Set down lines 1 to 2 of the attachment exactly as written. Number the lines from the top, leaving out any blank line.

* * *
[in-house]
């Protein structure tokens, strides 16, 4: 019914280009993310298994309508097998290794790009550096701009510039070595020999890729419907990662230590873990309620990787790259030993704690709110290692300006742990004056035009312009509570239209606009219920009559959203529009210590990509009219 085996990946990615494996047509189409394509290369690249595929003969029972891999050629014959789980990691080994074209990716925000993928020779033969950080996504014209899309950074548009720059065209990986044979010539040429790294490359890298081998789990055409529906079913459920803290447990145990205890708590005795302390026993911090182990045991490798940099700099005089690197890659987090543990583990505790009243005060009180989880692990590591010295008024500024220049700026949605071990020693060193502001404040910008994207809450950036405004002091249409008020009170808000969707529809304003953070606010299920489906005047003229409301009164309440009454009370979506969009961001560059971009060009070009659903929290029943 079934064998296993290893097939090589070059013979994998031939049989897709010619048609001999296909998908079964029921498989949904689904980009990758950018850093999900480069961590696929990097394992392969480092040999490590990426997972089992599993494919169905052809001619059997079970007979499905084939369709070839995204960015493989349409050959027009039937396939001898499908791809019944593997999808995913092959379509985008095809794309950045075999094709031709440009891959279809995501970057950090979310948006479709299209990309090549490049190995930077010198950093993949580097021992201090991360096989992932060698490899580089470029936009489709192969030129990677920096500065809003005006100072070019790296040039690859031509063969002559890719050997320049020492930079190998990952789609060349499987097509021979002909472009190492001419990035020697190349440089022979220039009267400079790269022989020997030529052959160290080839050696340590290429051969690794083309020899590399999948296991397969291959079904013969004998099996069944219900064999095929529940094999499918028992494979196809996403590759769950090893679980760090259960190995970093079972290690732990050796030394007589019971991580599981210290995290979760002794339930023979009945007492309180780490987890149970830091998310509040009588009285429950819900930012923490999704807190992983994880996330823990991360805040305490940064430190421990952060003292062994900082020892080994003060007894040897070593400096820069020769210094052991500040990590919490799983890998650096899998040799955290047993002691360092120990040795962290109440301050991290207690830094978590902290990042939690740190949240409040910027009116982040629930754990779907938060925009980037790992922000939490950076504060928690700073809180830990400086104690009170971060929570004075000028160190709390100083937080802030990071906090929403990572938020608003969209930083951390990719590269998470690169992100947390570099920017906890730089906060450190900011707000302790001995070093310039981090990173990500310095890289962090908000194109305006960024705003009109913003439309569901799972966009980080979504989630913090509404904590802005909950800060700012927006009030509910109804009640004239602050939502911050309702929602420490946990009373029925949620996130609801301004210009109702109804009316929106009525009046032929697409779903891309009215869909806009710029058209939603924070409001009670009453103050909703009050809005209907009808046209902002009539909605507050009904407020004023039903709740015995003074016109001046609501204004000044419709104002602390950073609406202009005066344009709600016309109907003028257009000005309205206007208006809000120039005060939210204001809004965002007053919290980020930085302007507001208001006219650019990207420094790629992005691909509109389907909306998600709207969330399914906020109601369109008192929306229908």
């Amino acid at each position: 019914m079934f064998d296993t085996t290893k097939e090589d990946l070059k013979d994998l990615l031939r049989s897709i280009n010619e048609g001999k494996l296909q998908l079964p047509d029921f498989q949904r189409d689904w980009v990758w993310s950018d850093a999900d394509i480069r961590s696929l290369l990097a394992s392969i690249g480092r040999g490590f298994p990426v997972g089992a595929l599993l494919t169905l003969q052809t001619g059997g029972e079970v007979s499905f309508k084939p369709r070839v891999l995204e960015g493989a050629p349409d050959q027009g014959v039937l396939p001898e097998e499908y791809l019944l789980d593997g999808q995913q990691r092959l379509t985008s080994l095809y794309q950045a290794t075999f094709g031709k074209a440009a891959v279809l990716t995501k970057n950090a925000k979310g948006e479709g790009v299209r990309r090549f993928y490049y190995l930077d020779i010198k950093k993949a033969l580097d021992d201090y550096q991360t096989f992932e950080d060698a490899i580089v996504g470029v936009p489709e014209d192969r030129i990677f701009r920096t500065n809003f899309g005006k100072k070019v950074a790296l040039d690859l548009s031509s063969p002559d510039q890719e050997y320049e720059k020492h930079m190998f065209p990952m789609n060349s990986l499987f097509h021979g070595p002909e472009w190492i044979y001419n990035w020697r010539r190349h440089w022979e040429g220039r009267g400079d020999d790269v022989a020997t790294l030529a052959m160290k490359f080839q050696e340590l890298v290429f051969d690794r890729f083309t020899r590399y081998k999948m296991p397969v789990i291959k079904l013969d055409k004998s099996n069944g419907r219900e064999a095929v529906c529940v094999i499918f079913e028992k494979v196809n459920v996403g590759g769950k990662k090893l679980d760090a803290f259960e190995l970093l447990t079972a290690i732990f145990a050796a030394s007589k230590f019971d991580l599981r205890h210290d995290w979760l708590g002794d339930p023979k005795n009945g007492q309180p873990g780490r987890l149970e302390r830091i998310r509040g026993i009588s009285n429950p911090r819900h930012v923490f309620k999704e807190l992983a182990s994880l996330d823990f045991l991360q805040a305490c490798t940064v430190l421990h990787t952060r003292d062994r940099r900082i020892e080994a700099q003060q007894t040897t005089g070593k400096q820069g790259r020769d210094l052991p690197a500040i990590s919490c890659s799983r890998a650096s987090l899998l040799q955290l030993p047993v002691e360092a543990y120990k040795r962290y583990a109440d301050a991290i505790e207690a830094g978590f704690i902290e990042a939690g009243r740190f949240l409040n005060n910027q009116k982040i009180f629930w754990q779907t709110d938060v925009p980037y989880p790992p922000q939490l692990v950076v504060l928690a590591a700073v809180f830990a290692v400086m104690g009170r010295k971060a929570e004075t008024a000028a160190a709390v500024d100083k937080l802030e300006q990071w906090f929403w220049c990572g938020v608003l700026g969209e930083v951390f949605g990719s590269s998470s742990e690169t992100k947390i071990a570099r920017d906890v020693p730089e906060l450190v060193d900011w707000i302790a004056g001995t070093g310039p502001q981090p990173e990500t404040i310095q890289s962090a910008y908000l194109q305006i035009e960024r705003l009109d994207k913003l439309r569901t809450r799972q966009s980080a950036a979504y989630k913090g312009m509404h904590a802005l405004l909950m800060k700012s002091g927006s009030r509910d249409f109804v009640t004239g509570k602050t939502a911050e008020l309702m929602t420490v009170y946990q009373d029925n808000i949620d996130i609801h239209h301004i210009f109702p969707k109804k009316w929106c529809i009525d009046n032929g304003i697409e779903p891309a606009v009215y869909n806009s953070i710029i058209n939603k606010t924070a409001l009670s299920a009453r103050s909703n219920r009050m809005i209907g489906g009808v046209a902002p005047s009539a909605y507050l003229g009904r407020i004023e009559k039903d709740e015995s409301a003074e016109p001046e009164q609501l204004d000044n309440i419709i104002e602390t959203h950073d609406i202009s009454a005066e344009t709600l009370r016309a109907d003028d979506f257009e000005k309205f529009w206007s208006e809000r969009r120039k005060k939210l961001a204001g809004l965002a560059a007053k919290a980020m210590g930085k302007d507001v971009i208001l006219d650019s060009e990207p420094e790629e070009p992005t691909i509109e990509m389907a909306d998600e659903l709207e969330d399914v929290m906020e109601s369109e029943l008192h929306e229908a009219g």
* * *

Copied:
[in-house]
């Protein structure tokens, strides 16, 4: 019914280009993310298994309508097998290794790009550096701009510039070595020999890729419907990662230590873990309620990787790259030993704690709110290692300006742990004056035009312009509570239209606009219920009559959203529009210590990509009219 085996990946990615494996047509189409394509290369690249595929003969029972891999050629014959789980990691080994074209990716925000993928020779033969950080996504014209899309950074548009720059065209990986044979010539040429790294490359890298081998789990055409529906079913459920803290447990145990205890708590005795302390026993911090182990045991490798940099700099005089690197890659987090543990583990505790009243005060009180989880692990590591010295008024500024220049700026949605071990020693060193502001404040910008994207809450950036405004002091249409008020009170808000969707529809304003953070606010299920489906005047003229409301009164309440009454009370979506969009961001560059971009060009070009659903929290029943 079934064998296993290893097939090589070059013979994998031939049989897709010619048609001999296909998908079964029921498989949904689904980009990758950018850093999900480069961590696929990097394992392969480092040999490590990426997972089992599993494919169905052809001619059997079970007979499905084939369709070839995204960015493989349409050959027009039937396939001898499908791809019944593997999808995913092959379509985008095809794309950045075999094709031709440009891959279809995501970057950090979310948006479709299209990309090549490049190995930077010198950093993949580097021992201090991360096989992932060698490899580089470029936009489709192969030129990677920096500065809003005006100072070019790296040039690859031509063969002559890719050997320049020492930079190998990952789609060349499987097509021979002909472009190492001419990035020697190349440089022979220039009267400079790269022989020997030529052959160290080839050696340590290429051969690794083309020899590399999948296991397969291959079904013969004998099996069944219900064999095929529940094999499918028992494979196809996403590759769950090893679980760090259960190995970093079972290690732990050796030394007589019971991580599981210290995290979760002794339930023979009945007492309180780490987890149970830091998310509040009588009285429950819900930012923490999704807190992983994880996330823990991360805040305490940064430190421990952060003292062994900082020892080994003060007894040897070593400096820069020769210094052991500040990590919490799983890998650096899998040799955290047993002691360092120990040795962290109440301050991290207690830094978590902290990042939690740190949240409040910027009116982040629930754990779907938060925009980037790992922000939490950076504060928690700073809180830990400086104690009170971060929570004075000028160190709390100083937080802030990071906090929403990572938020608003969209930083951390990719590269998470690169992100947390570099920017906890730089906060450190900011707000302790001995070093310039981090990173990500310095890289962090908000194109305006960024705003009109913003439309569901799972966009980080979504989630913090509404904590802005909950800060700012927006009030509910109804009640004239602050939502911050309702929602420490946990009373029925949620996130609801301004210009109702109804009316929106009525009046032929697409779903891309009215869909806009710029058209939603924070409001009670009453103050909703009050809005209907009808046209902002009539909605507050009904407020004023039903709740015995003074016109001046609501204004000044419709104002602390950073609406202009005066344009709600016309109907003028257009000005309205206007208006809000120039005060939210204001809004965002007053919290980020930085302007507001208001006219650019990207420094790629992005691909509109389907909306998600709207969330399914906020109601369109008192929306229908």